<1963 “KNOCKING-OFF is trade slang for copying a competitor’s dress, cutting corners to sell it for a lower price, then marketing it to harvest dollars that might otherwise go to the dress’s creator.”—‘Saturday Evening Post,’ 21 September, page 30>

<1966 “Copying designs to sell for less has a name in the industry. It is called the ‘KNOCKOFF.’”—‘New York Times,’ 25 January, page 44>

<1970 1 “People who appreciate genuine pate de foie gras . . . might like to serve it on a decently designed plate, and not on a KNOCK OFF . . . of 18th Century English china.”—‘Washington Post,’ 30 September, B. Page 14/1>

<1971 “Her jersey-and-tweed suits won a cool reception from the press, but soon nearly every KNOCKOFF house was competing to turn out the closest replica.”— ‘Time Magazine,’ 25 January>

<1978 “Soon huge textile mills in Japan, Hong Kong and Taiwan were ‘KNOCKING OFF’ cheap imitations.”—‘Houston Chronicle,’ 22 January, X4>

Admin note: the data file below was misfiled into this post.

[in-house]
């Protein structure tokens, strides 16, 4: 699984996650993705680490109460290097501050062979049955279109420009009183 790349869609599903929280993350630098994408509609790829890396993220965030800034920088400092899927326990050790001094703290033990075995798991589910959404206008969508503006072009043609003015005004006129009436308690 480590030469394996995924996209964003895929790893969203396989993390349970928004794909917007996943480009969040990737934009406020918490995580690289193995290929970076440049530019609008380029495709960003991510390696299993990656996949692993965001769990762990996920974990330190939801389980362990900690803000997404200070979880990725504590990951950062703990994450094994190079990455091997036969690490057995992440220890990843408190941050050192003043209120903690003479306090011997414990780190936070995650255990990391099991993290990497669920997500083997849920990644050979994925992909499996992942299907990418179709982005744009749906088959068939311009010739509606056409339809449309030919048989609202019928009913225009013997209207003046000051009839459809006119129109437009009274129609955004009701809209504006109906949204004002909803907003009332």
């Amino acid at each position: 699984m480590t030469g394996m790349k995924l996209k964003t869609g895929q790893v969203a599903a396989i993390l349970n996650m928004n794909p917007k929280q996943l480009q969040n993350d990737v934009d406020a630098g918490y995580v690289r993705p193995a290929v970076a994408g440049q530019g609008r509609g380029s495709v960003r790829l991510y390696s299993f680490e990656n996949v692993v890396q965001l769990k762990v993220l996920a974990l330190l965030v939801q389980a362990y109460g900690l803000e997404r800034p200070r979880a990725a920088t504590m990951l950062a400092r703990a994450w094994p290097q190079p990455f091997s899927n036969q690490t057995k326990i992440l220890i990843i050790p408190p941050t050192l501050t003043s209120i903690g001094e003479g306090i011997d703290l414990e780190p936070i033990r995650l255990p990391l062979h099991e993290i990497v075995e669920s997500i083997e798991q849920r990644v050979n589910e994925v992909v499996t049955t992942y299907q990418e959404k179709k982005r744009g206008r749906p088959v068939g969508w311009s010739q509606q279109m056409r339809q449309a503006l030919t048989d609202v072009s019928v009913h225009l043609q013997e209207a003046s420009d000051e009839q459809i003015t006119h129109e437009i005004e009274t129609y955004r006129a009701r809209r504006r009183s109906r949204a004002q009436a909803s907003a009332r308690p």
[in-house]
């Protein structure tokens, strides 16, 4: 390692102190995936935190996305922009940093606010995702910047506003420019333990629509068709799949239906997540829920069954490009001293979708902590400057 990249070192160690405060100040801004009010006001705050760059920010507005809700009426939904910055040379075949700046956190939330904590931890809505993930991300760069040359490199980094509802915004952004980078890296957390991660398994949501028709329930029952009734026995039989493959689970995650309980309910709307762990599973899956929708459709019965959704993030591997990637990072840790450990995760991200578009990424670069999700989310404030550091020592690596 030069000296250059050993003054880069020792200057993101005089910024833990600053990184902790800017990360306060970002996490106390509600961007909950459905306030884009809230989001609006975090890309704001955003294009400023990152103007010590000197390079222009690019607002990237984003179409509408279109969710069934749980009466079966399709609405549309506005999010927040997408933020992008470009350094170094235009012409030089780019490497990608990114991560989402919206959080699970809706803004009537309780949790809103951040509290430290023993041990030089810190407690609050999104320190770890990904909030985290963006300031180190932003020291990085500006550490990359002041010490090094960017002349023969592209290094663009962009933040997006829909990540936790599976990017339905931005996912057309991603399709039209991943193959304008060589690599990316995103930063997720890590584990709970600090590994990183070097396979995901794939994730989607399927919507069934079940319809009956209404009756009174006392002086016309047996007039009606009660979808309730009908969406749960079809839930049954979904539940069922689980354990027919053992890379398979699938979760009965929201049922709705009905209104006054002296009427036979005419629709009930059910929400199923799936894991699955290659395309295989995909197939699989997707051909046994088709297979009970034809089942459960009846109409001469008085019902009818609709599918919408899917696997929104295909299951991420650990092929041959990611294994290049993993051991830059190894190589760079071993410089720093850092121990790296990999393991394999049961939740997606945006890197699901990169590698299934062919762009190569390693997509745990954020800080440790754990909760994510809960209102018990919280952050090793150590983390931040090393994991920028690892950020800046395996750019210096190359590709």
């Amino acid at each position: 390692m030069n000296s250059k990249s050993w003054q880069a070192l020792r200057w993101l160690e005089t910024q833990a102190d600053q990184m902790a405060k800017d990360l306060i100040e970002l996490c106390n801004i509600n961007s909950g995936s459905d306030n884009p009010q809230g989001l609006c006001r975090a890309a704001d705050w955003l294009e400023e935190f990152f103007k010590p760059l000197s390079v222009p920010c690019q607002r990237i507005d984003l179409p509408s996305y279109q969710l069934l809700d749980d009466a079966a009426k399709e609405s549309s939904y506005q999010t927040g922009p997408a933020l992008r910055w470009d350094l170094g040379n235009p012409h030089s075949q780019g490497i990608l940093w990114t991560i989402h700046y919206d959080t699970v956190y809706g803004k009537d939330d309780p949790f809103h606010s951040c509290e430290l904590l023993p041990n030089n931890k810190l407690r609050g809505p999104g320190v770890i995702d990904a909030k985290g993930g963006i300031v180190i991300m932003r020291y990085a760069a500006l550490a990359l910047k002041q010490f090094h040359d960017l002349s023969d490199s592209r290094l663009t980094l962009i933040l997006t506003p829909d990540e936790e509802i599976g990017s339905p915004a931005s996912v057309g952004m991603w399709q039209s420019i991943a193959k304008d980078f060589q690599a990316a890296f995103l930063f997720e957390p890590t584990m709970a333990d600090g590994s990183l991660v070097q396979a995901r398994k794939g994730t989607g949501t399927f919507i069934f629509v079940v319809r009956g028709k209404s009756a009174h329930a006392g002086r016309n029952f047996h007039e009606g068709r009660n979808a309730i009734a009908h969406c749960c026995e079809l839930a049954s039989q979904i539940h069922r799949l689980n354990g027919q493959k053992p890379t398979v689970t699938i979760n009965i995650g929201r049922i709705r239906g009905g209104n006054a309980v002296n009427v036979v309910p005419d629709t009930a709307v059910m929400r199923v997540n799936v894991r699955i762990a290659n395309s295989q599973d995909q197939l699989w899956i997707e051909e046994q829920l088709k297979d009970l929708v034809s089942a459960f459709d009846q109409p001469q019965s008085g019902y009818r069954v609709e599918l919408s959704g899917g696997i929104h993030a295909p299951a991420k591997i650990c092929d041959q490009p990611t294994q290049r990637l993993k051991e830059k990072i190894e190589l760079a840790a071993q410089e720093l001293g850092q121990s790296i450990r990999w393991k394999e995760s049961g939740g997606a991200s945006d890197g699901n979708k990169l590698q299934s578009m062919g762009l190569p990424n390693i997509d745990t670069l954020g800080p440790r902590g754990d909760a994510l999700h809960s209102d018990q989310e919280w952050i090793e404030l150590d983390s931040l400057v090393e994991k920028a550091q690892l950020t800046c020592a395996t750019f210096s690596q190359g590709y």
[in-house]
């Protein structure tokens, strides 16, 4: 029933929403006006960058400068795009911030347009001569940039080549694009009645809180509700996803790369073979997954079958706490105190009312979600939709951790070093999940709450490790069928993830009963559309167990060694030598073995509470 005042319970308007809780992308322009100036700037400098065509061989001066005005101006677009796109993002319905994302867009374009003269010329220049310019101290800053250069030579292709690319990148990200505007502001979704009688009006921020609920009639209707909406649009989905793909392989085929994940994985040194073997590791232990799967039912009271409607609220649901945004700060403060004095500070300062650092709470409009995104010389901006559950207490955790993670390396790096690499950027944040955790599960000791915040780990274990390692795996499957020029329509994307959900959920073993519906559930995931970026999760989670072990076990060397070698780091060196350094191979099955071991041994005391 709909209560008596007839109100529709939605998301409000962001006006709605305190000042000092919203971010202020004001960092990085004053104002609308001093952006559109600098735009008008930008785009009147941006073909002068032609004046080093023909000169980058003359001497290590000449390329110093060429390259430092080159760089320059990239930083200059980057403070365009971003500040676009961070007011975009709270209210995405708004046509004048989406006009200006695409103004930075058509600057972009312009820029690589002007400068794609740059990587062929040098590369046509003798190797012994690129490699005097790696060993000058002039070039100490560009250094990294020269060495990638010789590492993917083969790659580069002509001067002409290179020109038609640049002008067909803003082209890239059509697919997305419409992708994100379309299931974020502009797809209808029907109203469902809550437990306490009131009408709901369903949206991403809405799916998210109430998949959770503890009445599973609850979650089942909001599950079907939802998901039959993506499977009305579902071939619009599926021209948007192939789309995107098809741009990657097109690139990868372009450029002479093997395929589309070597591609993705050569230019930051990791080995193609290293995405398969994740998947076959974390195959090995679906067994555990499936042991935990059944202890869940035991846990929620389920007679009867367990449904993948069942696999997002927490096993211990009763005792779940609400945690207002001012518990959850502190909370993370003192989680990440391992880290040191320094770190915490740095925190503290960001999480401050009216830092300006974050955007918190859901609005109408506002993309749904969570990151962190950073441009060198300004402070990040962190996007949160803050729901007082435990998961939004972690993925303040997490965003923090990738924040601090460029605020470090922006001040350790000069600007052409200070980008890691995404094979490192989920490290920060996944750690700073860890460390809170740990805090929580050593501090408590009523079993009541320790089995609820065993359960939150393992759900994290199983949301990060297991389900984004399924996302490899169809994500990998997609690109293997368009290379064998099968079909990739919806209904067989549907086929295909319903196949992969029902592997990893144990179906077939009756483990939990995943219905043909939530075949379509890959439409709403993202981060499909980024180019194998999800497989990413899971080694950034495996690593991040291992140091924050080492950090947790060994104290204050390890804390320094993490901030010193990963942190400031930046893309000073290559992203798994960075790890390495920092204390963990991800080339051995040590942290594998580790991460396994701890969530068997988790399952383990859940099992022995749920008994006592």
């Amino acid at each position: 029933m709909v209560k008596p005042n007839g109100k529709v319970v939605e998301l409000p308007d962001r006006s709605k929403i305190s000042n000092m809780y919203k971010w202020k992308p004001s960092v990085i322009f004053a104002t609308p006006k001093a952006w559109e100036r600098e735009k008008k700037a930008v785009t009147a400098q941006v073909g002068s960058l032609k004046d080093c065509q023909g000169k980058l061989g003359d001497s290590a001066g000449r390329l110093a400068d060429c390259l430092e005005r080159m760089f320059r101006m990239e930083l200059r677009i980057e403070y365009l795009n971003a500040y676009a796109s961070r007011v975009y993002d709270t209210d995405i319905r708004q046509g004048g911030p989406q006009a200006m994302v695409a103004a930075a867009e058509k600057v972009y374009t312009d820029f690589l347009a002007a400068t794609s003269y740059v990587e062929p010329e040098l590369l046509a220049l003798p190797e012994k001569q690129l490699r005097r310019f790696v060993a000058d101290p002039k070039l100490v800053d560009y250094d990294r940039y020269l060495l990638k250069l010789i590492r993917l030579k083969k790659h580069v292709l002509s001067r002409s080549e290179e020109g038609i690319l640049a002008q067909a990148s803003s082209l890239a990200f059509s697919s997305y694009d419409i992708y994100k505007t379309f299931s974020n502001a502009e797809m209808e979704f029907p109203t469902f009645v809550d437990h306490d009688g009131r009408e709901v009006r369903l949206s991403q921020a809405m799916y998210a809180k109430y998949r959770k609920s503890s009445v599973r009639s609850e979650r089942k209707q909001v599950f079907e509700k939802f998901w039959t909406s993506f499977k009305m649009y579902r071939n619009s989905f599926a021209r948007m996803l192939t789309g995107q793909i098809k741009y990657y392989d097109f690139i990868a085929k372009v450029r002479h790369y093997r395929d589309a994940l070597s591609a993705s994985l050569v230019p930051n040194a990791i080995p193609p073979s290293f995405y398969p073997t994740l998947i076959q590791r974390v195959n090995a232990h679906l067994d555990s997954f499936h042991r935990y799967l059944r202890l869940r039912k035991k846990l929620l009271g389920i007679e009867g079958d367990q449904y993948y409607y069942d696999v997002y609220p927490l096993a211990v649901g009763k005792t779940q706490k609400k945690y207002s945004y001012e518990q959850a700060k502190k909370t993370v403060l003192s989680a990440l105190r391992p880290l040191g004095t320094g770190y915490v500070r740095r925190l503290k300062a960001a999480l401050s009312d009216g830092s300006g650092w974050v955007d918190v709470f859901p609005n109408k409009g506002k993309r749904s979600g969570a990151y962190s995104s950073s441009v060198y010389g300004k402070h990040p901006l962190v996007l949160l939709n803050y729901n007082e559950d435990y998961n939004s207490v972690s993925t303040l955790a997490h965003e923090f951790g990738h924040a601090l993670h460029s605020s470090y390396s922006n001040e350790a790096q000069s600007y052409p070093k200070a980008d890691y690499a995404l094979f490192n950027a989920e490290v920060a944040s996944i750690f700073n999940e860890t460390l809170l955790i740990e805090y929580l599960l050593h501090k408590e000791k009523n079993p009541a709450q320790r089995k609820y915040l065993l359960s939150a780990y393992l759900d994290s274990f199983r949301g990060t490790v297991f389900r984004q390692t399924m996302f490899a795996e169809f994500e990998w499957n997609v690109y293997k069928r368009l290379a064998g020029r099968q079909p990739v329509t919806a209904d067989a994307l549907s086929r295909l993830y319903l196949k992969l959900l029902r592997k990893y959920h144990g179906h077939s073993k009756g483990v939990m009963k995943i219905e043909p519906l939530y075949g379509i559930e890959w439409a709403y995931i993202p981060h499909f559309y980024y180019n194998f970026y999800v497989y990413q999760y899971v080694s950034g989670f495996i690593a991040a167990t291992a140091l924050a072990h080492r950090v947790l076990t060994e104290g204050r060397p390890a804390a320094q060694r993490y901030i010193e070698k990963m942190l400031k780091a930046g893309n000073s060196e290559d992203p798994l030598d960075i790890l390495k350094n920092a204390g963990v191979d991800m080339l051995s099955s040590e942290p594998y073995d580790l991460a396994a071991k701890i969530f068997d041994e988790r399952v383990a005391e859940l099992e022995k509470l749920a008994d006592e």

<1982 “It started out like a quickie Hollywood KNOCKOFF of the Patty Hearst story.”— ‘Time Magazine,’ 3 May>

<1986 “Many successful products are being ‘KNOCKED OFF’”—‘New York Times Magazine,’ 22 June, page 55>

<1992 “Artful forgery, rigged document, a KNOCKED-OFF passport of soul.”—in “Harper’s,” (January 1993), page 69>

<1994 “TV talk shows, made-for-TV movies and Mommie Dearest KNOCKOFF books have bombarded America with enough familial dysfunction to make Sophocles himself tear his eyes out.”— ‘Time Magazine,’ 20 June>

<1997 “A clever vegetable-and grain-protein KNOCKOFF of batter-fried nuggets . . . really does taste like chicken but with . . . 75 percent less fat.”—‘Fitness,’ November, page 120/3>